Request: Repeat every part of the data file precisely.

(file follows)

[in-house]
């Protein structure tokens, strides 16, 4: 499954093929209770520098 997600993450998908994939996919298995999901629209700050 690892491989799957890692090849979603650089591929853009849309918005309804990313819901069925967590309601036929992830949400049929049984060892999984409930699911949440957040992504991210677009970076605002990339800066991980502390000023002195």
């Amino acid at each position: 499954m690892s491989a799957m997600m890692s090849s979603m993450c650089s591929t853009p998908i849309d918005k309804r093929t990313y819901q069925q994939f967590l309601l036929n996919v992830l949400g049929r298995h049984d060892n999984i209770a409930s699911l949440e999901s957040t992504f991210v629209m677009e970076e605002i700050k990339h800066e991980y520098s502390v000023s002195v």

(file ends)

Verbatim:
[in-house]
């Protein structure tokens, strides 16, 4: 499954093929209770520098 997600993450998908994939996919298995999901629209700050 690892491989799957890692090849979603650089591929853009849309918005309804990313819901069925967590309601036929992830949400049929049984060892999984409930699911949440957040992504991210677009970076605002990339800066991980502390000023002195």
């Amino acid at each position: 499954m690892s491989a799957m997600m890692s090849s979603m993450c650089s591929t853009p998908i849309d918005k309804r093929t990313y819901q069925q994939f967590l309601l036929n996919v992830l949400g049929r298995h049984d060892n999984i209770a409930s699911l949440e999901s957040t992504f991210v629209m677009e970076e605002i700050k990339h800066e991980y520098s502390v000023s002195v």